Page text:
Model cheese aroma perception is explained not only by in vivo aroma release but also by salivary composition and oral processing parameters†
The aim of the present paper was to determine, from four model cheeses differing in fat content and firmness and consumed by fourteen well characterised subjects, the respective impacts of in vivo aroma release, bolus rheology, chewing activity, mouth coating and salivary composition on dynamic aroma perception. The originality of the approach is that it considers all the parameters together and is able to evaluate their relative contribution using multi-block partial least square (MB-PLS) regression. The fruity aroma perception of the more hydrophilic compound (ethyl propanoate) was related to its dynamic release parameters before swallowing whereas the blue cheese aroma perception of the more hydrophobic compound (nonan-2-one) was related to its dynamic release parameters after swallowing and was highly impacted by mouth coating. Moreover the MB-PLS approach made it possible to evidence the combined effects of saliva composition and cross-modal interactions to understand why in some cases dynamic aroma perception could not be explained by dynamic in vivo aroma release data. Subjects with a low sodium content in saliva perceived fruity aroma which is not congruent with saltiness as less intense and salt- congruent (blue cheese) aroma as more intense, which was explained by their higher sensitivity to salt. Subjects with high lipolysis activity perceived fruity aroma which is not congruent to fat as less intense and fat-congruent (blue cheese) aroma as more intense, which should be explained by the link between lipolysis activity and fat sensitivity. These results could be considered for the reformulation of foods towards specific populations taking into account nutritional recommendations.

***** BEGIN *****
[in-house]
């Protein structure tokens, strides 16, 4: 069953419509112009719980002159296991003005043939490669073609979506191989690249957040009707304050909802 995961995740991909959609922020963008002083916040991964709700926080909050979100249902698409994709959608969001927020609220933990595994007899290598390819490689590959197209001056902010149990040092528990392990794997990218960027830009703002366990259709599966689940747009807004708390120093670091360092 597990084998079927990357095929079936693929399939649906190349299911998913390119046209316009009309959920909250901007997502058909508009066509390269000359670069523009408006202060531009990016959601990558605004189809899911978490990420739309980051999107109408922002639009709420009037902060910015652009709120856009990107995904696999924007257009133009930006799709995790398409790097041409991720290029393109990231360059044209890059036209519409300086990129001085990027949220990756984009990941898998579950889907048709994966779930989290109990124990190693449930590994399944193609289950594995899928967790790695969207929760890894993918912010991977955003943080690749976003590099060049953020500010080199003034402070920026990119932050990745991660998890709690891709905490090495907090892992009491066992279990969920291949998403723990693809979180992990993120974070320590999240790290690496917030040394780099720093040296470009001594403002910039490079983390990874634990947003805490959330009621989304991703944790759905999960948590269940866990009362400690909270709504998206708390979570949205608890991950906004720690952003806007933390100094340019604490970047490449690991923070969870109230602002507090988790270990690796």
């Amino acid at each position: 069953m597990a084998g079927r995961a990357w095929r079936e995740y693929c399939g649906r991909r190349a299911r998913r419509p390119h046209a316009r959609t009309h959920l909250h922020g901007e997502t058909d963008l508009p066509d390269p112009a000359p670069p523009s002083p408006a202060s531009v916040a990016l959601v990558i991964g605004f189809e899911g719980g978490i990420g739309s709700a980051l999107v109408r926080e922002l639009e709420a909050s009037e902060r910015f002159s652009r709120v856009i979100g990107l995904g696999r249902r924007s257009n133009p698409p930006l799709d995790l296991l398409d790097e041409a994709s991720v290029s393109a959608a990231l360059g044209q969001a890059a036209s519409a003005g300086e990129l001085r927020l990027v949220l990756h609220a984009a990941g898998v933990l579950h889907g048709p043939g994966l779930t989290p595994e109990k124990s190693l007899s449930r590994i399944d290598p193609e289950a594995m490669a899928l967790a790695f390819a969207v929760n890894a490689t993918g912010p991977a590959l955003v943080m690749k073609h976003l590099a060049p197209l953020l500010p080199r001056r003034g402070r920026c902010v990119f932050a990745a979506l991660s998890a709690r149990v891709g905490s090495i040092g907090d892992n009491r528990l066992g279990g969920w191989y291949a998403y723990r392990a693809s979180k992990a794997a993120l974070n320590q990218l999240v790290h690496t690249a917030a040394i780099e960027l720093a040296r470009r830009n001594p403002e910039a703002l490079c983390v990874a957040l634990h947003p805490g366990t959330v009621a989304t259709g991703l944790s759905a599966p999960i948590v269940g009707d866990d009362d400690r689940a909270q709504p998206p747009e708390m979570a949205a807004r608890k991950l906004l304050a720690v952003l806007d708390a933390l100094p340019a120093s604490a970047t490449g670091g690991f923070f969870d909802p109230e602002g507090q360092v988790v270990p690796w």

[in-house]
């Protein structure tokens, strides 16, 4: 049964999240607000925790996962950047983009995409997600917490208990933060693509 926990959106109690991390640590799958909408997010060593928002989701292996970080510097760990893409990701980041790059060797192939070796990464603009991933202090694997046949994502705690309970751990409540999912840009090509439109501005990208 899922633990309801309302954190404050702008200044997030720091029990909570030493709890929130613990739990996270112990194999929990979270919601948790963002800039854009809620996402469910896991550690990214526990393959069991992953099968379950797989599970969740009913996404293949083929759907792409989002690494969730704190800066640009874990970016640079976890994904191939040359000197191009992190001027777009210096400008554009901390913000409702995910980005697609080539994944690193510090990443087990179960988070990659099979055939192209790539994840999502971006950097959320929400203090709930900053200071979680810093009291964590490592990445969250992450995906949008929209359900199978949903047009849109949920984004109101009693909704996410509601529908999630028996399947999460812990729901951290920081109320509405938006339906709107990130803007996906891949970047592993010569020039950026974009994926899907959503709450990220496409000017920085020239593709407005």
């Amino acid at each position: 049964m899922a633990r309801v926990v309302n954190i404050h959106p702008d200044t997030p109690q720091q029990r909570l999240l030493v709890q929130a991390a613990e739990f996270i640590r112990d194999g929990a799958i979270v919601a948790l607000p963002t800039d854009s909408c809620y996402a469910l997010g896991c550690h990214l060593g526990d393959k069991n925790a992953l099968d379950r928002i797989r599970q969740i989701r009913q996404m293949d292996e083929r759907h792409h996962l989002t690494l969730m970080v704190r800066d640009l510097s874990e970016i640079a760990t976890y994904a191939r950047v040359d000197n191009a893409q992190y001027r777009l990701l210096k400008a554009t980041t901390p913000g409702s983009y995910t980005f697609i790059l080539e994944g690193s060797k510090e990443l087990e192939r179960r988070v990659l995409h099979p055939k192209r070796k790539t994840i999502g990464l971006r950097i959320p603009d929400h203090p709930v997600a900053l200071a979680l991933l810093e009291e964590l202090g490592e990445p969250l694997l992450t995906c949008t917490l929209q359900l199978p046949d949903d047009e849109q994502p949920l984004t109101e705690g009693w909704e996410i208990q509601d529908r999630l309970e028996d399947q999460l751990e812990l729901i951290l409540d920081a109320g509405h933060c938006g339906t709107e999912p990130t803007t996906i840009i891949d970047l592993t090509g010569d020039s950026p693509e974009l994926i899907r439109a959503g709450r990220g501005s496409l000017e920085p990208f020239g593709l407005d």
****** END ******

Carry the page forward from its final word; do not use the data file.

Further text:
- This article is part of the themed collection: Structure & Sensory